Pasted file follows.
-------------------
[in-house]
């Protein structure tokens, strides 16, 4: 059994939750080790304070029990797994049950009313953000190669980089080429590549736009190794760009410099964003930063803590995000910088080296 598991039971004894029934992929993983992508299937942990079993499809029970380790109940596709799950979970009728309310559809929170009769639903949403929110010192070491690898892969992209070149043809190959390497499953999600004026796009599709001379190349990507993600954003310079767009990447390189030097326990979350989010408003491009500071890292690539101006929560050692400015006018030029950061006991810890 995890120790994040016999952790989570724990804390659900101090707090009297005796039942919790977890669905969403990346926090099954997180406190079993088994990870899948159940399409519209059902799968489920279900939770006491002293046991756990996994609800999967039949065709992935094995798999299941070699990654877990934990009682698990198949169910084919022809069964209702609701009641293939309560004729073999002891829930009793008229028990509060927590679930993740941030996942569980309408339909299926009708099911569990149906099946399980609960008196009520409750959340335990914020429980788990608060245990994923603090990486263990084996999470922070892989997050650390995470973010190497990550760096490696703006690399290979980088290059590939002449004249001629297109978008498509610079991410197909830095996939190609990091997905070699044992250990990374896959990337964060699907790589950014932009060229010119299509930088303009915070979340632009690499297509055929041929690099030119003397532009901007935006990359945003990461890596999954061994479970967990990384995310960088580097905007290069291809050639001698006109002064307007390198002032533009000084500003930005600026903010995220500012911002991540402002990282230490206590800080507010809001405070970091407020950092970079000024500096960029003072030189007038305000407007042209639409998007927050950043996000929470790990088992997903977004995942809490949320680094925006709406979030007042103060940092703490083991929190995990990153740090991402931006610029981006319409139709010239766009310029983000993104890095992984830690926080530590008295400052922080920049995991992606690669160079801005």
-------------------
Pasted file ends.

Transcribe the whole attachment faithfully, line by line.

[in-house]
């Protein structure tokens, strides 16, 4: 059994939750080790304070029990797994049950009313953000190669980089080429590549736009190794760009410099964003930063803590995000910088080296 598991039971004894029934992929993983992508299937942990079993499809029970380790109940596709799950979970009728309310559809929170009769639903949403929110010192070491690898892969992209070149043809190959390497499953999600004026796009599709001379190349990507993600954003310079767009990447390189030097326990979350989010408003491009500071890292690539101006929560050692400015006018030029950061006991810890 995890120790994040016999952790989570724990804390659900101090707090009297005796039942919790977890669905969403990346926090099954997180406190079993088994990870899948159940399409519209059902799968489920279900939770006491002293046991756990996994609800999967039949065709992935094995798999299941070699990654877990934990009682698990198949169910084919022809069964209702609701009641293939309560004729073999002891829930009793008229028990509060927590679930993740941030996942569980309408339909299926009708099911569990149906099946399980609960008196009520409750959340335990914020429980788990608060245990994923603090990486263990084996999470922070892989997050650390995470973010190497990550760096490696703006690399290979980088290059590939002449004249001629297109978008498509610079991410197909830095996939190609990091997905070699044992250990990374896959990337964060699907790589950014932009060229010119299509930088303009915070979340632009690499297509055929041929690099030119003397532009901007935006990359945003990461890596999954061994479970967990990384995310960088580097905007290069291809050639001698006109002064307007390198002032533009000084500003930005600026903010995220500012911002991540402002990282230490206590800080507010809001405070970091407020950092970079000024500096960029003072030189007038305000407007042209639409998007927050950043996000929470790990088992997903977004995942809490949320680094925006709406979030007042103060940092703490083991929190995990990153740090991402931006610029981006319409139709010239766009310029983000993104890095992984830690926080530590008295400052922080920049995991992606690669160079801005």